UPPER WEST SIDE — The Salvation Army senior home maintenance worker accused of killing an elderly tenant who walked in on him burglarizing his apartment is believed to be responsible for a string of unsolved break-ins in the building, law enforcement sources said.
Wilfred Matthews, 43, who worked at Williams Memorial Senior Home at West End Avenue and 95th Street, may have burglarized up to seven other units before he was arrested for allegedly robbing and murdering 95-year-old Peter Lisi, a source said.
One of the victims was Lisi's next-door neighbor, Harry Beeferman, 98, who died on Dec. 6, 2011, less than a month before Lisi was found collapsed in his room, law enforcement sources said.
Beeferman's grandson, Richard, said detectives approached him in January and told him that Matthews allegedly pawned a 1930s-era gold and diamond ring the day his grandfather died.
Richard Beeferman is nearly certain the ring was his grandmother's, matching the photo detectives showed him to a picture of his grandmother wearing what appeared to be an identical ring.
"I know that my grandfather would not have pawned the ring or any jewelry or other mementos of my grandmother’s," Richard Beeferman wrote in an email. "He cherished them."
Law enforcement sources said they believe Matthews likely stole the ring, but that there isn't enough evidence to charge him with that or any of the other robberies.
However, sources said they "hope the jury will be allowed to hear about a pattern of thefts" by Matthews.
Matthews' lawyer, Joseph Zablocki, said he knew "of no information related to other robberies" and did not provide any additional response at this time.
Police initially only charged Matthews with using Lisi's MetroCard, but in July authorities bumped up Matthews' charges to include murder. Authorities believe Matthews killed Lisi after he interrupted him while burglarizing his apartment.
Police have DNA evidence connecting Matthews to the murder, including some of Lisi's blood on a coat Matthews was seen in a video wearing, law enforcement sources said.
"It looked like [Matthews] used some sort of rope to choke him," a law enforcement source said.
Sources said police also investigated whether foul play was involved in Harry Beeferman's death, but ruled that option out.
Beeferman "was conscious and alert when EMTs arrived," sources said, "and he was not telling anyone that anyone did anything to him."
Richard Beeferman said the family was told that his grandfather — who was blind — collapsed in his room and was taken to the hospital, where he was declared dead the next day. He said they did not opt for an autopsy before his burial because doctors told him the death was due to natural causes.
Richard Beeferman said he was shocked when detectives approached him about his grandfather's death.
He said the suggestion "that my grandfather was robbed and attacked by the same individual... kind of blew me away."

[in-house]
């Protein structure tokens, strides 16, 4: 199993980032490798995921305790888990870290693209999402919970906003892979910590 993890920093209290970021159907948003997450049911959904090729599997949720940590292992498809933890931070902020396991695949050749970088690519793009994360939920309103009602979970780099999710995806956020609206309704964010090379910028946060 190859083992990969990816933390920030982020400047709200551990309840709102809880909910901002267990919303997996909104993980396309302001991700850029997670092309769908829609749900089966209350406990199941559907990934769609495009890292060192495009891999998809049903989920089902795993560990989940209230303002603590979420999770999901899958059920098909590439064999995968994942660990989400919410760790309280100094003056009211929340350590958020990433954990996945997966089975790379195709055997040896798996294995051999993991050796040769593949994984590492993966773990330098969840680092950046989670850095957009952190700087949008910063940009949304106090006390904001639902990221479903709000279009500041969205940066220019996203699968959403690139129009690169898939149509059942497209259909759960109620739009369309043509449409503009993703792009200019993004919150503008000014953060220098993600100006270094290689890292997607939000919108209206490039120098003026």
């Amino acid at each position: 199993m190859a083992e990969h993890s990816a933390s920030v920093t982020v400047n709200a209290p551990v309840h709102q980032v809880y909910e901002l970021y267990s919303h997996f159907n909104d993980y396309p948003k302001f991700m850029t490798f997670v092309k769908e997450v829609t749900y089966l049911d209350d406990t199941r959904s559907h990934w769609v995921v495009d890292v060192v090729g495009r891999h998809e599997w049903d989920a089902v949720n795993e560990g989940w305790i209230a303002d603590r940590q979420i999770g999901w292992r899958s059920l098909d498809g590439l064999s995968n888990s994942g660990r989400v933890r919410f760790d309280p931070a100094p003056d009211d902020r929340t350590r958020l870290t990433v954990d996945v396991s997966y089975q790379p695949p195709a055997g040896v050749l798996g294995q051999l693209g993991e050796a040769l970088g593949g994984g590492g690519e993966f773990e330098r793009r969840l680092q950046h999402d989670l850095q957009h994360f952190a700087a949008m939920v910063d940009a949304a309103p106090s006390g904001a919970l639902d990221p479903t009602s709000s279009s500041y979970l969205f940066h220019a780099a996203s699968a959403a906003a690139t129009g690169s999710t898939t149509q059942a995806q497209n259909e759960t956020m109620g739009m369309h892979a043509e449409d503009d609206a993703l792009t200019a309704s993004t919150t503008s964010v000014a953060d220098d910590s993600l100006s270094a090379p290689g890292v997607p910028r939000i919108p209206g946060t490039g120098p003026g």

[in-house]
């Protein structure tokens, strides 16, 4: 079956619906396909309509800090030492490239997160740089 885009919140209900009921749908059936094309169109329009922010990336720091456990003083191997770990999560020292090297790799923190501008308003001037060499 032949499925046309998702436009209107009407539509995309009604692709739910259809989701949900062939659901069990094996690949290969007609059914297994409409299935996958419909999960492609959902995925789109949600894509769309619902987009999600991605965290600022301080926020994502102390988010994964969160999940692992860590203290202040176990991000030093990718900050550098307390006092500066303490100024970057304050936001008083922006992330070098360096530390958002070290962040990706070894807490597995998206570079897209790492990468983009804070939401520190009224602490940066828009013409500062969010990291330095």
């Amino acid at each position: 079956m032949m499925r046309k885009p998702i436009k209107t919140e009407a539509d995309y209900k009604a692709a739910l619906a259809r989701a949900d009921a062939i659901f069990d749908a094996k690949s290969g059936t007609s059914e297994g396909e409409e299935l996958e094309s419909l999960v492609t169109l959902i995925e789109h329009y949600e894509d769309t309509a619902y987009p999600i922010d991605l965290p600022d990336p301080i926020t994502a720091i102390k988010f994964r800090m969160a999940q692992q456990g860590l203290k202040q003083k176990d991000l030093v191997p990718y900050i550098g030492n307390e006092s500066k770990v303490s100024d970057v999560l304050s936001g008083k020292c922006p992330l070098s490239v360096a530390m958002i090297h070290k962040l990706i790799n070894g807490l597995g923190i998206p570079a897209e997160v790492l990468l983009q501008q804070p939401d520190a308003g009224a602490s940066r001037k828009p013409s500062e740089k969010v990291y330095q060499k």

Although his grandfather's case is closed, Richard Beeferman said he now looks back at what initially seemed like incidental wounds as potential red flags of assault. There was a cut on his grandfather's head at the time of his collapse, for example.
"The truth is, I'm always going to wonder whether foul play was involved," Richard Beeferman said.
An NYPD spokesman said there is no open case file on Harry Beeferman.
Law enforcement sources said Matthews, who immigrated from Guyana in 2007, had no criminal record before beginning work for Sodesko, a company contracted by the Salvation Army to do maintenance work.
But Matthews' circumstances took a bad turn in October of last year, after he had an altercation with his wife at their home in Brooklyn and she threw him out, sources said.
Sources noted a police report said Matthews "tried to strangle" his wife, who later dropped the charges.
Law enforcement officials said Matthews was addicted to crack and that he took to stealing from residents to feed the habit.
"His coworkers always thought he did drugs, but they thought the drug thing got worse" after October, the source said.
"Some coworkers thought he was sleeping in vacant rooms" at the senior home, the source said, adding that Matthews was not scheduled to work on the day of Lisi's murder.
Richard Beeferman said he knows security at the facility was lax, adding that when he went to the home to collect photographs of his grandfather, the manager pried open his door using only a fingernail.
"[Williams Memorial] was kind of loosey-goosey," he said. "There should have been cameras in the hallways and there should have been a check-out system for the master key."
The Salvation Army District Headquarters did not return a request for comment.
One resident who did not want to give his name said those who remain in the building are "uneasy" with the security protocols at the residence.
The resident and others called for a formal meeting with Salvation Army higher-ups about the security cameras, which they noted were repeatedly promised to them.
In February, Williams Memorial administrator Major Bill Townsend promised to install surveillance cameras on every floor.
More than six months later, residents said they are frustrated that the cameras are nowhere to be found.
"The building management was unresponsive," one resident said. "They said the best thing we can do is pray."